If you have written a book or manuscript and don’t know what to do next in terms of editing, you’re not alone. There are various types of editing, and then there is proofreading.
Although proofreading can be considered a form of editing, they are not the same. For more information on proofreading and editing, check out this tool called AutoCrit.
Either way, if you need someone to check over your written work, and you don’t know whether you need it proofread, edited, or both, we will explain the distinction between the two.
In all reality, if you want to put together a truly professional piece of work, chances are pretty high that you will want to have your writing both edited and proofread.
Editing vs. Proofreading – The Main Differences
Let’s look at the core differences between editing and proofreading so you know what to expect once you are done with the initial writing phase.
When They are Performed
Editing happens on the first draft of the document and on subsequent drafts, all the way up until the rough final version. This is an ongoing process that continues until the details and issues are hammered out. On the other hand, proofreading occurs at the proof stage. Proofreading is performed on the final draft of the writing. It’s the last stage before the book is finalized and published.
The Issues Addressed
What is essential to know is that there are different types of editing, including developmental, evaluation, copy, line, and content editing.
They each look at something slightly different, but in the grand scheme of things, the editing process is all about making sure that the writing is structured, flows well, makes sense, and has some kind of an arc. This can take the form of macro editing − the big picture − or micro editing, which is performed on individual chapters, paragraphs, and even sentences.
Proofreading points out any errors that have been missed in the editing process. Proofreading is about finding those tricky spelling and grammar errors to see if everything comes together neatly, that there are no title, heading, or page number inconsistencies, bad line and page breaks, etc. In many ways, proofreading is like copy editing.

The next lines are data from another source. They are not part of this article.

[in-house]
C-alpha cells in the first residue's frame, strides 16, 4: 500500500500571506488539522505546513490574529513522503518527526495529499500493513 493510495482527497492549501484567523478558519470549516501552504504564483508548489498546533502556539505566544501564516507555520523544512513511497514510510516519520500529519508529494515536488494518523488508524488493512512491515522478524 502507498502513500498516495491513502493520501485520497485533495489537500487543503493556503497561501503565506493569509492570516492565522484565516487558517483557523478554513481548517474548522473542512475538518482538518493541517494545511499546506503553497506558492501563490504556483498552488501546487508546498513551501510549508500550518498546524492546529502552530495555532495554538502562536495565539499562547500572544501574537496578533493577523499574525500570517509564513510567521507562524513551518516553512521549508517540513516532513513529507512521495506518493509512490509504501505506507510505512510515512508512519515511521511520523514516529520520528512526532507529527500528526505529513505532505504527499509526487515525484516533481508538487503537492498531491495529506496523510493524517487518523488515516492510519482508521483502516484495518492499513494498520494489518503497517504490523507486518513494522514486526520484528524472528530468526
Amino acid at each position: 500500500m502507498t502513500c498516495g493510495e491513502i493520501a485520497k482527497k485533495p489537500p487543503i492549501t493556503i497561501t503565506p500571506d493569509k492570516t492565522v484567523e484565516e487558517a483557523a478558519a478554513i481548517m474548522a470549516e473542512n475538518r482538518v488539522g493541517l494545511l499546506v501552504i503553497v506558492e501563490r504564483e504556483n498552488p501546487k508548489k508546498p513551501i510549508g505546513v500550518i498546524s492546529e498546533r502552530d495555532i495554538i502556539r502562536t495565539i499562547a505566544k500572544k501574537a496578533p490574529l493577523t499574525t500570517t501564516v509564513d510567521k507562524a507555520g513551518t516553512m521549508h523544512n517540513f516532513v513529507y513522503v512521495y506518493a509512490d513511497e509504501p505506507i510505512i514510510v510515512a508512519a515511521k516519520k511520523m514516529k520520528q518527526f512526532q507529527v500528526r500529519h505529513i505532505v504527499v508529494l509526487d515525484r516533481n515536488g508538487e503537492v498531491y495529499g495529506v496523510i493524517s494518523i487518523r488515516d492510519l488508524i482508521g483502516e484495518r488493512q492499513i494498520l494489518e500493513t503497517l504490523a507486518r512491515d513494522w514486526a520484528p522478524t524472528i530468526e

The Point of it All
Editing is more about looking at the big picture and addressing the writing’s core issues, whereas proofreading is more technical − more about formatting, punctuation, spelling, etc.
The Areas of Improvement
In terms of editing, this is about taking a not-so-great piece of writing and turning it into something worth reading, something coherent that makes sense. This is not the point of proofreading. When you proofread a book, you are looking for remaining errors and inconsistencies, but in general, proofreading is done on an already good piece of writing.
Editing often involves removing unnecessary words, cliches, and other such things, which may be seen as frivolous; therefore, editing usually reduces the overall word count. On the other hand, when you proofread something, you don’t remove any words, but instead, just make sure that there are no errors.
One of the most significant differences between editing and proofreading concerns collaboration. Unless you edit your own book, the writer and editor have to collaborate throughout the various editing phases. There is a lot of back and forth action that goes on here between both parties.
Editors and writers work together. However, with proofreading, there is really no collaboration to speak of.
A proofreader spots errors, points them out, and the writer can then correct those errors. Editing sees a lot of collaboration because it involves making fundamental changes to the writing, whereas proofreading is just about surface appearances.
Editing is a very in-depth process that improves the book’s overall quality in every way, which, combined with the fact that there is a lot of collaboration going on, can take a long time to do. However, proofreading rarely involves more than just reading through the text once to spot errors, so it really does not take very long.
As you can see, there are some fundamental differences between proofreading and editing. However, many would say that proofreading is the final stage of editing; it is the last dash to spot any remaining errors or inconsistencies that were not caught in the initial editing process.